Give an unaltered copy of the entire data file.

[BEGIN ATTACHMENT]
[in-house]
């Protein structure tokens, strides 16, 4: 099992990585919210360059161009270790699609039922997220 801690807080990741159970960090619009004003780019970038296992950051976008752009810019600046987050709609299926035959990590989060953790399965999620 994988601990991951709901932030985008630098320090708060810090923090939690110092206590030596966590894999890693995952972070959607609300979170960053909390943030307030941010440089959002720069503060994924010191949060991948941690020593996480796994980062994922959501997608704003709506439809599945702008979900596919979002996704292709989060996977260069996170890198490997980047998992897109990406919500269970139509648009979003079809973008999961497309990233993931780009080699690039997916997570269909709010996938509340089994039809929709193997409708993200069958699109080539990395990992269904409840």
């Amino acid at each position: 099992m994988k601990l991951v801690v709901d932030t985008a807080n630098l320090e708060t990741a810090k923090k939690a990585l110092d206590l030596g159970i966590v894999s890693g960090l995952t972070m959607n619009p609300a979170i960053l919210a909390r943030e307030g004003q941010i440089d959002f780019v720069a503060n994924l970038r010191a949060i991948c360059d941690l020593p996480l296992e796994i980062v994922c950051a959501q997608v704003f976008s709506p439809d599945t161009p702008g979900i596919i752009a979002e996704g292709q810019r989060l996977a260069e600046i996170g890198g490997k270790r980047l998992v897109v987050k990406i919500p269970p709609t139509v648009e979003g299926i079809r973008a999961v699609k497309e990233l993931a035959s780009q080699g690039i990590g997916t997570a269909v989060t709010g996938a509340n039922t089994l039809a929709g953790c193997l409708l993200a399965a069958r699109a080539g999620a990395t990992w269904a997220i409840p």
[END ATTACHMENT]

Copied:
[in-house]
């Protein structure tokens, strides 16, 4: 099992990585919210360059161009270790699609039922997220 801690807080990741159970960090619009004003780019970038296992950051976008752009810019600046987050709609299926035959990590989060953790399965999620 994988601990991951709901932030985008630098320090708060810090923090939690110092206590030596966590894999890693995952972070959607609300979170960053909390943030307030941010440089959002720069503060994924010191949060991948941690020593996480796994980062994922959501997608704003709506439809599945702008979900596919979002996704292709989060996977260069996170890198490997980047998992897109990406919500269970139509648009979003079809973008999961497309990233993931780009080699690039997916997570269909709010996938509340089994039809929709193997409708993200069958699109080539990395990992269904409840």
């Amino acid at each position: 099992m994988k601990l991951v801690v709901d932030t985008a807080n630098l320090e708060t990741a810090k923090k939690a990585l110092d206590l030596g159970i966590v894999s890693g960090l995952t972070m959607n619009p609300a979170i960053l919210a909390r943030e307030g004003q941010i440089d959002f780019v720069a503060n994924l970038r010191a949060i991948c360059d941690l020593p996480l296992e796994i980062v994922c950051a959501q997608v704003f976008s709506p439809d599945t161009p702008g979900i596919i752009a979002e996704g292709q810019r989060l996977a260069e600046i996170g890198g490997k270790r980047l998992v897109v987050k990406i919500p269970p709609t139509v648009e979003g299926i079809r973008a999961v699609k497309e990233l993931a035959s780009q080699g690039i990590g997916t997570a269909v989060t709010g996938a509340n039922t089994l039809a929709g953790c193997l409708l993200a399965a069958r699109a080539g999620a990395t990992w269904a997220i409840p």